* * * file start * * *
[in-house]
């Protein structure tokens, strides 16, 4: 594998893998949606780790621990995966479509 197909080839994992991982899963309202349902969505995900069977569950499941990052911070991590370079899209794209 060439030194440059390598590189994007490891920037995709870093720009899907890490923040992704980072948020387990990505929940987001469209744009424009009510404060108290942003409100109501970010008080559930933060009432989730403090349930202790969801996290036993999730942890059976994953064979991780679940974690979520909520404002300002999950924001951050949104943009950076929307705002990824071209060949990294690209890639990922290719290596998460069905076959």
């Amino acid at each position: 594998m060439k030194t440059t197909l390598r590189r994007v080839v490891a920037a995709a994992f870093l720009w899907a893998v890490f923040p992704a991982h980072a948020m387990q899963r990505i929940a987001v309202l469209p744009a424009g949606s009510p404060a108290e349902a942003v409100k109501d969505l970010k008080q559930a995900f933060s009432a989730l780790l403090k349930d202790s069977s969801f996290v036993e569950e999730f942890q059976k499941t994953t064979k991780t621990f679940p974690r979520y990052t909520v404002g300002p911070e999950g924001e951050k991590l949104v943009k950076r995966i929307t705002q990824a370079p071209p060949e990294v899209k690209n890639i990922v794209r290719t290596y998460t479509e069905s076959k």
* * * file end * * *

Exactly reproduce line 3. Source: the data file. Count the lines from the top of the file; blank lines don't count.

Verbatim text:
């Amino acid at each position: 594998m060439k030194t440059t197909l390598r590189r994007v080839v490891a920037a995709a994992f870093l720009w899907a893998v890490f923040p992704a991982h980072a948020m387990q899963r990505i929940a987001v309202l469209p744009a424009g949606s009510p404060a108290e349902a942003v409100k109501d969505l970010k008080q559930a995900f933060s009432a989730l780790l403090k349930d202790s069977s969801f996290v036993e569950e999730f942890q059976k499941t994953t064979k991780t621990f679940p974690r979520y990052t909520v404002g300002p911070e999950g924001e951050k991590l949104v943009k950076r995966i929307t705002q990824a370079p071209p060949e990294v899209k690209n890639i990922v794209r290719t290596y998460t479509e069905s076959k």